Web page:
Community Commission on homelessness ( .PDF )
Shirley Martin-Smith, chair of the Community Commission on Homelessness
The days of Lawrence having two homeless shelters - one for those who have been drinking and one for those who have not - need to end.
That's the recommendation from the city's Community Commission on Homelessness, which on Wednesday provided the most detailed set of recommendations yet on how to serve the approximately 400 people in the city who are homeless.
"This vision is not about what The Salvation Army needs or about what the Lawrence Community Shelter needs," Shirley Martin-Smith, chairwoman of the homeless commission said, referring to the two organizations that have historically provided shelter service in the city. "This is about what the community needs."
Leaders of the two shelters said Wednesday they were supportive of the general vision, and Salvation Army leaders said the new vision may cause them to significantly change their plans for a new shelter proposed for eastern Lawrence. The current plans have drawn significant opposition from eastern Lawrence residents.
A new vision
The vision that the homeless commission presented to city commissioners included a plan for one new shelter, and new temporary and transition housing units for people to live in while they look for permanent housing.
City commissioners expressed some support for the latest recommendations.
"In the past, we've used such a shotgun approach on all of this," Mayor Sue Hack said. "We just haven't had the framework in the past. I think past recommendations also have been financially overwhelming to a lot of people. To me, this really wraps it up into something that people can understand."
Martin-Smith said a key part of the plan is recognizing that the system can help only those who want to be helped. Martin-Smith said the plan envisions a new shelter that would allow people who have been drinking to enter the shelter and stay in a separated area, but it would not serve people who are habitually intoxicated and they will not receive treatment for their drinking.
"We think if we truly have the right housing options in this community that we will be able to help those who want to be helped," Martin-Smith said. "Those who don't want to be helped simply will not get services and will have to move on."
More housing units
But Martin-Smith said the key is having the right housing options available in the community. The homeless commission is recommending that an additional 100 temporary housing units be made available to the homeless population and that 35 transitional housing units - which could allow individuals up to two years to find a permanent home - be added.
That would mean that a true emergency shelter could be limited in size to serve 50 people or less. The shelter also should be designed to serve people for only 90 to 120 days, Martin-Smith said. If the shelter frequently has individuals staying longer than that time period, the shelter would need to explain why to the city's Community Commission on Homelessness.
The shelter primarily would be for homeless individuals without children. The temporary housing largely would be for homeless families. A January census of the city's homeless population found families to be the largest percentage of the homeless community.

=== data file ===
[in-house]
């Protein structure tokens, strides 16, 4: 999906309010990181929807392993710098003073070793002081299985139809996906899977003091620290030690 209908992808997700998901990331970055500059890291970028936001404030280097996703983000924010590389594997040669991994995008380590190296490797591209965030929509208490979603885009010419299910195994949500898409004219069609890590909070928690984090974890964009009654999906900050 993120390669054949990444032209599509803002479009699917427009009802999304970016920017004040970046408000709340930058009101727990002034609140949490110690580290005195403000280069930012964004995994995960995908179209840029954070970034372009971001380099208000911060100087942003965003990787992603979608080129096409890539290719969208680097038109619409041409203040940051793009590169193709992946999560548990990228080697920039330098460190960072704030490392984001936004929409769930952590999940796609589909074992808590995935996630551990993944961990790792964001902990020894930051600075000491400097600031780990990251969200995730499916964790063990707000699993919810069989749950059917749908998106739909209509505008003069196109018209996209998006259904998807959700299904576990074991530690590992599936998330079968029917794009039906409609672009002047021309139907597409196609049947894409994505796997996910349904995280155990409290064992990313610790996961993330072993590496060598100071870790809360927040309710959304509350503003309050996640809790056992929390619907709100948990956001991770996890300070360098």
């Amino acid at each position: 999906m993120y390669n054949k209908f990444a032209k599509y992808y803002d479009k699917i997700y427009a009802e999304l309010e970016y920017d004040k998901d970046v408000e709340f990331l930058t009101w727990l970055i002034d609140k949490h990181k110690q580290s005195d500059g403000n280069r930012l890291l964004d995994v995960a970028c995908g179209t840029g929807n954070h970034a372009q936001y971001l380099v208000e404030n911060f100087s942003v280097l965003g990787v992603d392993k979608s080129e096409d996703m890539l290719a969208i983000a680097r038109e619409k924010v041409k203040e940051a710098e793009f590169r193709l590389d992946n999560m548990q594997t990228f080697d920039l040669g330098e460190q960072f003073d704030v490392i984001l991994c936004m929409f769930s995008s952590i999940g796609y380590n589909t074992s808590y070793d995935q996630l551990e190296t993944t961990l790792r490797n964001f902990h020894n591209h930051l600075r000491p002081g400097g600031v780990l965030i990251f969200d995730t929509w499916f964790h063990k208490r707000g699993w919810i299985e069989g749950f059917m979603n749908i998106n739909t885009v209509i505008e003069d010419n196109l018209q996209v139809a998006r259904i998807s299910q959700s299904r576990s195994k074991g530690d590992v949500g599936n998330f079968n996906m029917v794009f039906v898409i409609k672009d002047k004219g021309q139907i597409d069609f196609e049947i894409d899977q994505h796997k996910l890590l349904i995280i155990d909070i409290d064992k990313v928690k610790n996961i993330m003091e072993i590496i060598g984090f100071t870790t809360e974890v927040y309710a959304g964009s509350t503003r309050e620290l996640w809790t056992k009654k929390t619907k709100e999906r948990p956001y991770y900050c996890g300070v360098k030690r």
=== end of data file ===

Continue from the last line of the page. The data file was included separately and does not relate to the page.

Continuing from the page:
"We consider that finding a light bulb moment for the community," Martin-Smith said. "I think a lot of people assumed that our work was strictly with the visibly homeless. To create a plan that just talks about the visibly homeless would do this community no justice."
Salvation Army proposal
No location was recommended for a new homeless shelter. The homeless commission recommended that the City Commission become involved in finding a site.
The Salvation Army had proposed a 66-bed shelter near 19th Street and Haskell Avenue that would be targeted to serve homeless families. Lt. Wesley Dalberg, leader of The Salvation Army's Lawrence operations, said his board now was reviewing its options to see whether the plans should be changed to better fit in with the vision being proposed by the homeless commission.
"We still have a piece of ground out there and we still intend to do something with it," Dalberg said.
Dalberg said he supported the idea of one shelter that would be limited in size and scope. He also said he liked the looks of the new vision.
"The reasoning behind it is good," Dalberg said. "I think the plan will help agencies work together."
Funding has been a major hurdle for previous homeless service plans. Martin-Smith, though, said her group is not yet asking for any specific amount of money from the city. Instead, she said the city should review how much money the city currently spends on various homeless-related programs. That would include everything from city funding for various social service agencies that work with the homeless to the amount of money the city spends on jailing homeless residents for violating city laws.
"We feel like there is some money that could be redirected," Martin-Smith said.
City commissioners said they thought such an examination of current spending would be helpful, but said the city shouldn't be the only financial participant.
"Let's be frank about this, the bulk of this pot of money is going to need to come from private support," City Commissioner Rob Chestnut said.
Members of the homeless commission agreed. But several members said the City Commission can play a key role in helping with private fundraising by clearly stating this is the vision the community will follow.
"The word I would use is 'enthusiasm,'" said Katherine Dinsdale, a member of the homeless commission. "I believe we have the vision. Now, all we need is the good will of the community, and the tremendous enthusiasm of the City Commission."
City commissioners agreed to put the recommendations on a future agenda for a formal vote.